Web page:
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Spousal Employment and Intra-Household Bargaining Power*

Antman, Francisca M.
Fonte: PubMed Publicador: PubMed
Tipo: Artigo de Revista Científica
Publicado em /05/2014 EN
Relevância na Pesquisa
46.43%
This paper considers the relationship between work status and decision-making power of the head of household and his spouse. I use household fixed effects models to address the possibility that spousal work status maybe correlated with unobserved factors that also affect bargaining power within the home. Consistent with the hypothesis that greater economic resources yield greater bargaining power, I find that the spouse of the head of household is more likely to be involved in decisions when she has been employed. Similarly, the head of household is less likely to be the sole decision-maker when his spouse works.

Bargaining Power Dynamics and the Negotiation of Commercial Rights and Obligations: A Case of Athlete Agreements

Arsenault, Craig
Fonte: Brock University Publicador: Brock University
Tipo: Electronic Thesis or Dissertation
ENG
Relevância na Pesquisa
56.55%
This qualitative case study explored how the structural power imbalance in high performance sport influenced the bargaining process and resulting commercial rights and obligations of a single Canadian national sport organization’s (NSO1) Athlete Agreement. Principles comprising the doctrine of unconscionability, specifically the identification of a power imbalance between contracting parties, and the exploration of how that power imbalance influenced the terms of the contract, provided a framework to analyze factors influencing the commercial contents of NSO1’s Athlete Agreement. The results of this analysis revealed that despite the overarching influence of the inherent structural power imbalance on all aspects of NSO1 and its membership, an athletes’ level of commercial appeal can reach such heights as to balance the bargaining positions of both parties and subsequently influence the commercial contents of the Athlete Agreement.

Bargaining Over Labor: Do Patients have any Power?

Gans, Joshua S; Leigh, Andrew
Fonte: CEPR, RSSS, ANU Publicador: CEPR, RSSS, ANU
Tipo: Working/Technical Paper Formato: 240587 bytes; application/pdf
EN
Relevância na Pesquisa
56.43%
Using data on births from Australia, we estimate the level of patient bargaining power in negotiations over birth timing. In doing so, we exploit the fact that parents do not like to have children born on the “inauspicious” dates of February 29 and April 1. We show that, in general, the birth rate is lower on these dates, and argue that this reflects parent preferences. When these inauspicious dates abut a weekend, this creates a potential conflict between avoiding the inauspicious date, and avoiding the weekend. We find that in approximately three-quarters of cases, this conflict is resolved in favor of the physician. This suggests that while doctors have more power than patients, patients are sometimes able to influence medical decisions for non-medical reasons.; no

Individual contracts, collective bargaining, wages and power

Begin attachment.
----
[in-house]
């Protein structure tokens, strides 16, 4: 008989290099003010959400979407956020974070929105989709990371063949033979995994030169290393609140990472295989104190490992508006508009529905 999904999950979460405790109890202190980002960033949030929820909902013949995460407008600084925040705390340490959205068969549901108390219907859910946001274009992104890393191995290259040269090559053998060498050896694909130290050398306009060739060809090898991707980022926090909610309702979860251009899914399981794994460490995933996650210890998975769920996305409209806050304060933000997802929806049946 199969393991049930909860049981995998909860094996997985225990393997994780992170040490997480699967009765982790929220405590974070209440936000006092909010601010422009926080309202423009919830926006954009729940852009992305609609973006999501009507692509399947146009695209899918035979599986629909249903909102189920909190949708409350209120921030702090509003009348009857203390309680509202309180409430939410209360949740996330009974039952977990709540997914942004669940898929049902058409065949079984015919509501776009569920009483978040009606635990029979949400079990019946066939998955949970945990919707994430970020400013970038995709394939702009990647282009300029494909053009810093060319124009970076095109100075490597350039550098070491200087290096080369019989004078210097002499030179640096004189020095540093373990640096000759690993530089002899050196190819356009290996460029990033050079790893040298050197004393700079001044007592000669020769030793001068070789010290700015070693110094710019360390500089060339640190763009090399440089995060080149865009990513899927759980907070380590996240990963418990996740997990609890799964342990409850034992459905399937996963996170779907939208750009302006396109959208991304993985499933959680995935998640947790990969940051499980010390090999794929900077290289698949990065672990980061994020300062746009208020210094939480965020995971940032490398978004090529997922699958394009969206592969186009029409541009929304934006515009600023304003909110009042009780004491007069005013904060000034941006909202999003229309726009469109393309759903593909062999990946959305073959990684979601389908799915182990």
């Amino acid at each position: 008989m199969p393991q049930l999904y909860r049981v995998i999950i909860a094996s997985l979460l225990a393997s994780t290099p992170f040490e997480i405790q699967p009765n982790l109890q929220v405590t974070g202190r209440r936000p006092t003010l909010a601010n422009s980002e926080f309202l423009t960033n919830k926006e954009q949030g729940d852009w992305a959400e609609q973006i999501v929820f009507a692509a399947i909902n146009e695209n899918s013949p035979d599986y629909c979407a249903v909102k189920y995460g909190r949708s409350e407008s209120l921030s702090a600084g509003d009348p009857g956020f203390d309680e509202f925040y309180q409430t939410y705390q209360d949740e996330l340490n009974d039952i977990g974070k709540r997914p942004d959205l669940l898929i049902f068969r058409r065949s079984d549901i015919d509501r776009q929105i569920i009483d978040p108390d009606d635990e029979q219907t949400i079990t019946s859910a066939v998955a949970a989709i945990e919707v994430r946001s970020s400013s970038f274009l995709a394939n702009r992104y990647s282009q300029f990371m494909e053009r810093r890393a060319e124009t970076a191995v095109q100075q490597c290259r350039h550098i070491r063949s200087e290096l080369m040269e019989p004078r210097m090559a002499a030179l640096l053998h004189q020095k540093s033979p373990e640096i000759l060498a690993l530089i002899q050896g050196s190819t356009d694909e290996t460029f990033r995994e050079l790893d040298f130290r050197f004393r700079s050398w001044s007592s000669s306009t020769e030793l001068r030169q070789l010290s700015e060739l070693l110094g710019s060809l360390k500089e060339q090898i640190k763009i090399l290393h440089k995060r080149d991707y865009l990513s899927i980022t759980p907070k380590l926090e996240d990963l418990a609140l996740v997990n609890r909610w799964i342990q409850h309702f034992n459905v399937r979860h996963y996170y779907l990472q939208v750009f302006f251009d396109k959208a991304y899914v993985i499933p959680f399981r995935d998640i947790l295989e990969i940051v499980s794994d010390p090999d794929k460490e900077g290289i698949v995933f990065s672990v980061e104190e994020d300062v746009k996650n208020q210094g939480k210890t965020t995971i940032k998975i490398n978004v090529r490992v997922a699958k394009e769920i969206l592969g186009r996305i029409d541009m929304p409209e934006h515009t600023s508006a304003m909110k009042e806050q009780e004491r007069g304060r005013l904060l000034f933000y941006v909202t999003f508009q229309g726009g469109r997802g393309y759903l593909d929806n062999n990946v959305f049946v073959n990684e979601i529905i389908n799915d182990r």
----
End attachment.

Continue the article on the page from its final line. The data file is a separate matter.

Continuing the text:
Peetz, David
Fonte: Universidade Nacional da Austrália Publicador: Universidade Nacional da Austrália
Tipo: Working/Technical Paper Formato: 186531 bytes; application/pdf
EN_AU
Relevância na Pesquisa
46.68%
Over the past decade or more, employer use of individual contracts to determine pay and conditions for employees increased in Australia and elsewhere, in no small part due to encouragement by governments, including through legislation promoting Australian Workplace Agreements (AWAs). This paper considers the evidence on the impact of individual contacts and collective bargaining on outcomes such as pay and conditions for employees and the implications for the distribution of power. Employees on AWAs receive higher pay on average than other employees, due to the overrepresentation of managerial and senior specialised skilled staff amongst AWA employees. For other employees, however, individual contracts appear to be more likely to be associated with lower wage increases and/or a reduction in other conditions of employment. This in turn reflects the impact that individual contracting, compared to collective bargaining, has on the power of employees. Collective bargaining increases the bargaining power of employees, is the mechanism by which unions achieve most gains for their members, and is strengthened when union density is high. However, not all employees receive lower wages if they shift from collective bargaining to AWAs: some receive a non-union premium...

Bargaining Power and Efficiency in Principal-Agent Relationships

Quiggin, John; Chambers, R. G
Fonte: Universidade Nacional da Austrália Publicador: Universidade Nacional da Austrália
Tipo: Working/Technical Paper Formato: 1168704 bytes; application/pdf
EN_AU
Relevância na Pesquisa
66.43%
Agrarian contracts such as sharecropping are frequently modelled as principal agent relationships. Although it is commonly assumed that the principal has complete freedom to design the contract, the problem formulation in much of the principal agent literature presumes that the sharecropping contract is constrained-Paretoefficient. In the present paper, we consider the implications of a richer specification of the choices available to peasants. In particular, we consider the entire spectrum of possible power differentials in the contracting relationship between landlords and peasants. Our central result is that the agent can exploit information asymmetries to offset the bargaining power of the principal, but that this process is socially costly.; no